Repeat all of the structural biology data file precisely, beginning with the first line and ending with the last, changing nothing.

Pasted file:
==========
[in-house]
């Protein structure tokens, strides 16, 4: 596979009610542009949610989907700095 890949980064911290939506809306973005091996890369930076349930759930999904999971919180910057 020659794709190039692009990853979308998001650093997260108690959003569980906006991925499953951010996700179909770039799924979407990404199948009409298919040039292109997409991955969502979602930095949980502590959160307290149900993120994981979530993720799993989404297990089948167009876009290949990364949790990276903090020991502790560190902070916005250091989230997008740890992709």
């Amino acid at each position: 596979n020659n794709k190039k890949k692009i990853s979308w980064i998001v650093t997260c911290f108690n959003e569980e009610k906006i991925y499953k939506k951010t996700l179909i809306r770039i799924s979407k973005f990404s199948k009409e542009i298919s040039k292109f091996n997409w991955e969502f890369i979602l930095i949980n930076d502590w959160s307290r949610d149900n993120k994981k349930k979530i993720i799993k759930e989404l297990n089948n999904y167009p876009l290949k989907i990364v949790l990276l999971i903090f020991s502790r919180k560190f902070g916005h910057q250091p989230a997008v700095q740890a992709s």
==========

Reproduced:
[in-house]
């Protein structure tokens, strides 16, 4: 596979009610542009949610989907700095 890949980064911290939506809306973005091996890369930076349930759930999904999971919180910057 020659794709190039692009990853979308998001650093997260108690959003569980906006991925499953951010996700179909770039799924979407990404199948009409298919040039292109997409991955969502979602930095949980502590959160307290149900993120994981979530993720799993989404297990089948167009876009290949990364949790990276903090020991502790560190902070916005250091989230997008740890992709």
């Amino acid at each position: 596979n020659n794709k190039k890949k692009i990853s979308w980064i998001v650093t997260c911290f108690n959003e569980e009610k906006i991925y499953k939506k951010t996700l179909i809306r770039i799924s979407k973005f990404s199948k009409e542009i298919s040039k292109f091996n997409w991955e969502f890369i979602l930095i949980n930076d502590w959160s307290r949610d149900n993120k994981k349930k979530i993720i799993k759930e989404l297990n089948n999904y167009p876009l290949k989907i990364v949790l990276l999971i903090f020991s502790r919180k560190f902070g916005h910057q250091p989230a997008v700095q740890a992709s």